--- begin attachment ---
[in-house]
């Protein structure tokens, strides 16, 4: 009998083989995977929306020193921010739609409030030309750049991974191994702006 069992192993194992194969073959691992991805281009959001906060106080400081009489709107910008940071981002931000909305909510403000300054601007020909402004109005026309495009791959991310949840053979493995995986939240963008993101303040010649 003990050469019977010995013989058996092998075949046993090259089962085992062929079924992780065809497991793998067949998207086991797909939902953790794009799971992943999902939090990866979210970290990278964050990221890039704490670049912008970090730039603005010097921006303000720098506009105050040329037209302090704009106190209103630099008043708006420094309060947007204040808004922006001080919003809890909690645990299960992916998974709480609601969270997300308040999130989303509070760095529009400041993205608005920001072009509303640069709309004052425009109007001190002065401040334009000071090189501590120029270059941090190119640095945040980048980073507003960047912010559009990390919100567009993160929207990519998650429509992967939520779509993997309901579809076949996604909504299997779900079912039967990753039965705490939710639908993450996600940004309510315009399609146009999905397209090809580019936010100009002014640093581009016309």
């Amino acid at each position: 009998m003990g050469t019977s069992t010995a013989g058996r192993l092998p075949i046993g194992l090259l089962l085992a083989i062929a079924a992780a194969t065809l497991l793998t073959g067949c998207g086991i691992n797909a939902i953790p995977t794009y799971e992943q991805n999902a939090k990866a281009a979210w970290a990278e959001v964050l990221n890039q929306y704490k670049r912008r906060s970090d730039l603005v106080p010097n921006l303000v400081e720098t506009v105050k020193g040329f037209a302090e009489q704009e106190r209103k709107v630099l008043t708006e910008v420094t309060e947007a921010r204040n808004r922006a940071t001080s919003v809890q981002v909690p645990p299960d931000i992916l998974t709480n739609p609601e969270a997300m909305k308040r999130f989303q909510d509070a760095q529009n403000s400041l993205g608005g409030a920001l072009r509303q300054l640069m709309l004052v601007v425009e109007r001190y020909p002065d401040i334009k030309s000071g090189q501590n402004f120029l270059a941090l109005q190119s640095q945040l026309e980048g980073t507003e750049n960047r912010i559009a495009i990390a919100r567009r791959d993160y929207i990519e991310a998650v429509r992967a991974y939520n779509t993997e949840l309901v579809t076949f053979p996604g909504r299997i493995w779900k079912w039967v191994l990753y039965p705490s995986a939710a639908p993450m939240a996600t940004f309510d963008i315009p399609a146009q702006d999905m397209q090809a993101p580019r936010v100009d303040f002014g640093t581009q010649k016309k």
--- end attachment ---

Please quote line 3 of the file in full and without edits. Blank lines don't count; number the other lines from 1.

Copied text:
């Amino acid at each position: 009998m003990g050469t019977s069992t010995a013989g058996r192993l092998p075949i046993g194992l090259l089962l085992a083989i062929a079924a992780a194969t065809l497991l793998t073959g067949c998207g086991i691992n797909a939902i953790p995977t794009y799971e992943q991805n999902a939090k990866a281009a979210w970290a990278e959001v964050l990221n890039q929306y704490k670049r912008r906060s970090d730039l603005v106080p010097n921006l303000v400081e720098t506009v105050k020193g040329f037209a302090e009489q704009e106190r209103k709107v630099l008043t708006e910008v420094t309060e947007a921010r204040n808004r922006a940071t001080s919003v809890q981002v909690p645990p299960d931000i992916l998974t709480n739609p609601e969270a997300m909305k308040r999130f989303q909510d509070a760095q529009n403000s400041l993205g608005g409030a920001l072009r509303q300054l640069m709309l004052v601007v425009e109007r001190y020909p002065d401040i334009k030309s000071g090189q501590n402004f120029l270059a941090l109005q190119s640095q945040l026309e980048g980073t507003e750049n960047r912010i559009a495009i990390a919100r567009r791959d993160y929207i990519e991310a998650v429509r992967a991974y939520n779509t993997e949840l309901v579809t076949f053979p996604g909504r299997i493995w779900k079912w039967v191994l990753y039965p705490s995986a939710a639908p993450m939240a996600t940004f309510d963008i315009p399609a146009q702006d999905m397209q090809a993101p580019r936010v100009d303040f002014g640093t581009q010649k016309k």